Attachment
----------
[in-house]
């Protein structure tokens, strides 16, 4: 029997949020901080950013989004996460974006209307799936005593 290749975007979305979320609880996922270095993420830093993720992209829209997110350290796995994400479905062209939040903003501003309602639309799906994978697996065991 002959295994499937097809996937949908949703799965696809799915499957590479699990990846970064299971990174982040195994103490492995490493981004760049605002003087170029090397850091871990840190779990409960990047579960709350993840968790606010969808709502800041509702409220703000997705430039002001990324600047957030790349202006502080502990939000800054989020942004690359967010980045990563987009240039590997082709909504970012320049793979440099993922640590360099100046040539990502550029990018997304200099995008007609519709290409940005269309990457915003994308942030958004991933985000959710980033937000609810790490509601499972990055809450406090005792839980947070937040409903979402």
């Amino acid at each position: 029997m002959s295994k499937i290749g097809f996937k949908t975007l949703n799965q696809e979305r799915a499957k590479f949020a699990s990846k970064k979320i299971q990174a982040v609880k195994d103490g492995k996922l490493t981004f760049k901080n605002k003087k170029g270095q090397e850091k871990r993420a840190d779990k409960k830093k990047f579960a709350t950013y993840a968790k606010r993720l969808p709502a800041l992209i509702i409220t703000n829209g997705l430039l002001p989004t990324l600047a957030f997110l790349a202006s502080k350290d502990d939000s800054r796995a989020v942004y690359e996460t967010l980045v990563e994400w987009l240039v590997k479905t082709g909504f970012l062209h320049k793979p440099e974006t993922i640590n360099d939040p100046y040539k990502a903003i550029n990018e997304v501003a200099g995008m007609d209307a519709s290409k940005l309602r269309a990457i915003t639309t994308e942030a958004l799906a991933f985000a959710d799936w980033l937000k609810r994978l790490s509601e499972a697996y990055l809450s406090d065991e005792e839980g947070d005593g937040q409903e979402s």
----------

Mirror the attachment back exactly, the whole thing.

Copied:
[in-house]
């Protein structure tokens, strides 16, 4: 029997949020901080950013989004996460974006209307799936005593 290749975007979305979320609880996922270095993420830093993720992209829209997110350290796995994400479905062209939040903003501003309602639309799906994978697996065991 002959295994499937097809996937949908949703799965696809799915499957590479699990990846970064299971990174982040195994103490492995490493981004760049605002003087170029090397850091871990840190779990409960990047579960709350993840968790606010969808709502800041509702409220703000997705430039002001990324600047957030790349202006502080502990939000800054989020942004690359967010980045990563987009240039590997082709909504970012320049793979440099993922640590360099100046040539990502550029990018997304200099995008007609519709290409940005269309990457915003994308942030958004991933985000959710980033937000609810790490509601499972990055809450406090005792839980947070937040409903979402």
């Amino acid at each position: 029997m002959s295994k499937i290749g097809f996937k949908t975007l949703n799965q696809e979305r799915a499957k590479f949020a699990s990846k970064k979320i299971q990174a982040v609880k195994d103490g492995k996922l490493t981004f760049k901080n605002k003087k170029g270095q090397e850091k871990r993420a840190d779990k409960k830093k990047f579960a709350t950013y993840a968790k606010r993720l969808p709502a800041l992209i509702i409220t703000n829209g997705l430039l002001p989004t990324l600047a957030f997110l790349a202006s502080k350290d502990d939000s800054r796995a989020v942004y690359e996460t967010l980045v990563e994400w987009l240039v590997k479905t082709g909504f970012l062209h320049k793979p440099e974006t993922i640590n360099d939040p100046y040539k990502a903003i550029n990018e997304v501003a200099g995008m007609d209307a519709s290409k940005l309602r269309a990457i915003t639309t994308e942030a958004l799906a991933f985000a959710d799936w980033l937000k609810r994978l790490s509601e499972a697996y990055l809450s406090d065991e005792e839980g947070d005593g937040q409903e979402s």